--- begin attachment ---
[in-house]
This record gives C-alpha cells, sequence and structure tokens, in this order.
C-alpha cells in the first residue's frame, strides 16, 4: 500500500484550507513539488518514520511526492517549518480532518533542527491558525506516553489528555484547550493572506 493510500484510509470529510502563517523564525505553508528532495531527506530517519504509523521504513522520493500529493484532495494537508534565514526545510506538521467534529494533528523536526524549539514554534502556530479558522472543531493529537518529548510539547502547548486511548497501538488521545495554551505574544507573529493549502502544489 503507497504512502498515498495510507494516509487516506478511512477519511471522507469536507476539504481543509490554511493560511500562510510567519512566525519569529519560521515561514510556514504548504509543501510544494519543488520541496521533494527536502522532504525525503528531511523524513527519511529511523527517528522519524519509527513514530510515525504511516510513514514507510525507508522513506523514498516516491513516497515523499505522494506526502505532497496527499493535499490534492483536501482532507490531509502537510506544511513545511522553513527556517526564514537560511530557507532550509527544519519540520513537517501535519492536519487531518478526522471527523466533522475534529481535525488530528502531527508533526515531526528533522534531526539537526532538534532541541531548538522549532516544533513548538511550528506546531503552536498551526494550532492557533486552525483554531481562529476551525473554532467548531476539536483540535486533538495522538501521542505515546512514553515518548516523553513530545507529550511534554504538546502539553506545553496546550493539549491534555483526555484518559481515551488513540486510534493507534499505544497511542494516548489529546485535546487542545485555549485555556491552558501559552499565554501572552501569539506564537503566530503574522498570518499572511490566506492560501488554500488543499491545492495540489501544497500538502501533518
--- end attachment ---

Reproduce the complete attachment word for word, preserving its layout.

[in-house]
This record gives C-alpha cells, sequence and structure tokens, in this order.
C-alpha cells in the first residue's frame, strides 16, 4: 500500500484550507513539488518514520511526492517549518480532518533542527491558525506516553489528555484547550493572506 493510500484510509470529510502563517523564525505553508528532495531527506530517519504509523521504513522520493500529493484532495494537508534565514526545510506538521467534529494533528523536526524549539514554534502556530479558522472543531493529537518529548510539547502547548486511548497501538488521545495554551505574544507573529493549502502544489 503507497504512502498515498495510507494516509487516506478511512477519511471522507469536507476539504481543509490554511493560511500562510510567519512566525519569529519560521515561514510556514504548504509543501510544494519543488520541496521533494527536502522532504525525503528531511523524513527519511529511523527517528522519524519509527513514530510515525504511516510513514514507510525507508522513506523514498516516491513516497515523499505522494506526502505532497496527499493535499490534492483536501482532507490531509502537510506544511513545511522553513527556517526564514537560511530557507532550509527544519519540520513537517501535519492536519487531518478526522471527523466533522475534529481535525488530528502531527508533526515531526528533522534531526539537526532538534532541541531548538522549532516544533513548538511550528506546531503552536498551526494550532492557533486552525483554531481562529476551525473554532467548531476539536483540535486533538495522538501521542505515546512514553515518548516523553513530545507529550511534554504538546502539553506545553496546550493539549491534555483526555484518559481515551488513540486510534493507534499505544497511542494516548489529546485535546487542545485555549485555556491552558501559552499565554501572552501569539506564537503566530503574522498570518499572511490566506492560501488554500488543499491545492495540489501544497500538502501533518